What is Elder Abuse?

Elder abuse takes many forms, and is not always immediately apparent.  Types of abuse include:

Physical: The use of force against an elderly person that results in physical pain, injury, or impairment. This includes inappropriate use of drugs, restraints, or confinement.

Emotional: People speak to or treat elderly persons in ways that cause emotional pain or distress.  This can be verbal, through yelling or threats, or nonverbal, through ignorance and isolation.

Sexual: Contact with an elderly person without the elder’s consent. This can involve physical sex acts, but activities such as showing an elderly person pornographic material, forcing the person to watch sex acts, forcing the elder to undress, or inappropriate touching during routine care.

Neglect: Failure to fulfill a caretaking obligation can be intentional or unintentional, based on factors such as ignorance or denial that an elderly charge needs as much care as he or she does.

Financial: This involves unauthorized use of an elderly person’s funds or property, either by a caregiver, or an outside scam artist.

Where does elder abuse take place?

Elder abuse tends to take place where the senior lives, most often in the home.  Abusers can be adult children, other family members such as grandchildren, nieces, or nephews, or spouses/partners of elders.  Institutional settings, including long-term care facilities can also be sources of elder abuse.

Signs and Symptoms

At first, you might not recognize or take seriously signs of elder abuse. They may appear to be symptoms of dementia or signs of the elderly person’s frailty; or caregivers may explain them to you in that way. In fact, many of the signs and symptoms of elder abuse do overlap with symptoms associated with aging, but that doesn’t mean you should dismiss them.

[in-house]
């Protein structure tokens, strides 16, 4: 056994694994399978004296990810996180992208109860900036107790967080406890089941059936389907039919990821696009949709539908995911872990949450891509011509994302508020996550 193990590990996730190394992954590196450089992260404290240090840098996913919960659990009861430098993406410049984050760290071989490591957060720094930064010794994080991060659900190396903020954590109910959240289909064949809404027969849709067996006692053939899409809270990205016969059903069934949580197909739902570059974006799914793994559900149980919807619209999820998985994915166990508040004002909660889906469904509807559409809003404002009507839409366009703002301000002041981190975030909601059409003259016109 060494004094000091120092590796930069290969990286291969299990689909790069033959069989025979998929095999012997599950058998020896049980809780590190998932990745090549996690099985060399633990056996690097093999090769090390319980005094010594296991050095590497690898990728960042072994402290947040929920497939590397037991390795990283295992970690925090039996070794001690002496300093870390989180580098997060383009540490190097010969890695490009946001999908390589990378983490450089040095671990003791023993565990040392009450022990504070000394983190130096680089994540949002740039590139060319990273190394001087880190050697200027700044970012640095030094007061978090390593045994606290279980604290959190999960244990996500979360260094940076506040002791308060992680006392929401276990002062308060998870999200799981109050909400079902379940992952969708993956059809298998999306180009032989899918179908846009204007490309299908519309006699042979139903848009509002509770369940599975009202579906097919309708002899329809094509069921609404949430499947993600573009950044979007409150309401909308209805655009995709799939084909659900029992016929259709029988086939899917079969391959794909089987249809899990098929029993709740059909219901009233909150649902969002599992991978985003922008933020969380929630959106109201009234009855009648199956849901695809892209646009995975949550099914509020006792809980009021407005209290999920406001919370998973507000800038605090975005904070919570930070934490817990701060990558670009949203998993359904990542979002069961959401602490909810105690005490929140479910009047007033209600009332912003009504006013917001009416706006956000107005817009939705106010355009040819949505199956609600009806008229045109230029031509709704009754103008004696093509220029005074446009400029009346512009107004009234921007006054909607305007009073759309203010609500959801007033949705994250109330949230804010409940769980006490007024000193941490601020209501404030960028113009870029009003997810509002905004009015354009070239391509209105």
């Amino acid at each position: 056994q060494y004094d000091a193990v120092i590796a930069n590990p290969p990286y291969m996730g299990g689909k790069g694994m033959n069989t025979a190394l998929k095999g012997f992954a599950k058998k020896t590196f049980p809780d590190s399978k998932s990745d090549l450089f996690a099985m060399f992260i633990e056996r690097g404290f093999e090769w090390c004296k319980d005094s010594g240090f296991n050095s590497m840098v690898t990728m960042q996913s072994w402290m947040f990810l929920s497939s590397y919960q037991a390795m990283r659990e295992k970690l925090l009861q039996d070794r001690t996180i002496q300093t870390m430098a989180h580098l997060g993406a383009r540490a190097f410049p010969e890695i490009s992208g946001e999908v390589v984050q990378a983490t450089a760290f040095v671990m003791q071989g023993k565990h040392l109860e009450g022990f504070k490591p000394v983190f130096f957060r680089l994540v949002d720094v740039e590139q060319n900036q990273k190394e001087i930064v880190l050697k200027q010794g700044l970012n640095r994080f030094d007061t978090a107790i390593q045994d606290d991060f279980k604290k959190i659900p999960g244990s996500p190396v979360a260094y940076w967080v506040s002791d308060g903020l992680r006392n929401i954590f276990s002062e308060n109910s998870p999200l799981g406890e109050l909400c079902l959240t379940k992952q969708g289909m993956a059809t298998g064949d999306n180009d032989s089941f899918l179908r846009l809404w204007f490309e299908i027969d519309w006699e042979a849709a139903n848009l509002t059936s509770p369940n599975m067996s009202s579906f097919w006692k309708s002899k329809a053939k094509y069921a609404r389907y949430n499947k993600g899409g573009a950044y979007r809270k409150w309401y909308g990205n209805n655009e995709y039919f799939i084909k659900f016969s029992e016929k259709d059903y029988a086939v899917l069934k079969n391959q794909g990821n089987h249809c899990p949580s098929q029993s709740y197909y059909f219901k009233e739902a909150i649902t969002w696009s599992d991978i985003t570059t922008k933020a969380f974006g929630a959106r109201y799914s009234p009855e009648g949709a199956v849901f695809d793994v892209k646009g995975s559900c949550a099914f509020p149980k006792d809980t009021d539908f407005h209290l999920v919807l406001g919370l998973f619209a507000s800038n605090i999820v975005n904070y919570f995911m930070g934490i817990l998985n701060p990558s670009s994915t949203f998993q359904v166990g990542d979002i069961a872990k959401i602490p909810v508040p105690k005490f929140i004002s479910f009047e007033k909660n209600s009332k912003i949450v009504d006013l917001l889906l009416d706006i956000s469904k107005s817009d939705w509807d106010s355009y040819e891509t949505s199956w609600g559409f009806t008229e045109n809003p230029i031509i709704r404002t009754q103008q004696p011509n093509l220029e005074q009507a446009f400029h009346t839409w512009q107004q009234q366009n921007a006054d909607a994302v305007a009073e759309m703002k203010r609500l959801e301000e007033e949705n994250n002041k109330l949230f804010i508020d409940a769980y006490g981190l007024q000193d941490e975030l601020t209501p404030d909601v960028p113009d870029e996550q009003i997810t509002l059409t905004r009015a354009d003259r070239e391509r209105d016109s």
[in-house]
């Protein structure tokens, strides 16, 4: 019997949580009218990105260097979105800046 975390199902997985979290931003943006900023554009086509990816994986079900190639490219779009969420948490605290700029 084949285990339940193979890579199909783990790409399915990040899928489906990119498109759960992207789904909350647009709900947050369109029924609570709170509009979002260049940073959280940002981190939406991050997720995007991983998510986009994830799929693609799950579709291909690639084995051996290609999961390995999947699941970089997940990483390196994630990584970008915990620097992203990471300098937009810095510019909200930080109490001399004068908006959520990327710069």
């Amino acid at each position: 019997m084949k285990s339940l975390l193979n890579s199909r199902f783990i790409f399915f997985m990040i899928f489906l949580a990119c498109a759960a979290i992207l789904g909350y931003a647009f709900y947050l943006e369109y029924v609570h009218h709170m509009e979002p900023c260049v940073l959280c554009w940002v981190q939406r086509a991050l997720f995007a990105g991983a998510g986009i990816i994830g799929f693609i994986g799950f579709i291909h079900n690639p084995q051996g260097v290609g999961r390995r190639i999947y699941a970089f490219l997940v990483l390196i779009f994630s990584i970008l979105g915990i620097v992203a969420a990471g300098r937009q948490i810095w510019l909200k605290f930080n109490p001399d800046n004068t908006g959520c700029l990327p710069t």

Physical Signs:

  • Unexplained or suspicious injuries/pain
  • Cuts, puncture wounds, bruises, burns
  • Dehydration or malnutrition
  • Poor color, sunken eyes or cheeks
  • Frequent use of hospital
  • Frequent changes in doctors

Behavioral Signs:

  • Fear, hesitation to talk openly
  • Anxiety, agitation
  • Isolation, withdrawal
  • Change in normal activities
  • Non-responsiveness Confusion, disorientation

Environmental Signs:

  • Lack of heat, water, electric
  • Extreme filth and clutter
  • Strong odors, poor hygiene, soiled clothing
  • No food and/or spoiled food
  • Unsafe living space

Financial Signs:

  • Significant withdrawals from accounts
  • Sudden changes in financial condition
  • Items or cash missing from household
  • Suspicious changes in wills, power of attorney, titles, and policies
  • Unpaid bills or lack of medical care, although the elder has enough money to pay for them
  • Unnecessary services, goods, subscriptions

If you Suspect Abuse, TAKE ACTION!

More than 1,500 cases of elder abuse are reported each year in Erie County. Many more cases are never reported.

If you suspect abuse and would like legal assistance, please contact:

Center for Elder Law & Justice:


For immediate assistance 24 hours a day, please contact:

Crisis Services Hotline at:


If you suspect someone is being abused, please contact:

Erie County Protective Services for Adults: 


For general information on programs or referrals, please contact:

Erie County Department of Senior Services / NY Connects: 


            In an emergency, call 911

For Elder Shelter screening tool, please visit the Elder Shelter Page located under the "Elder Shelter" tab at the top of your screen

What Is Elder Abuse?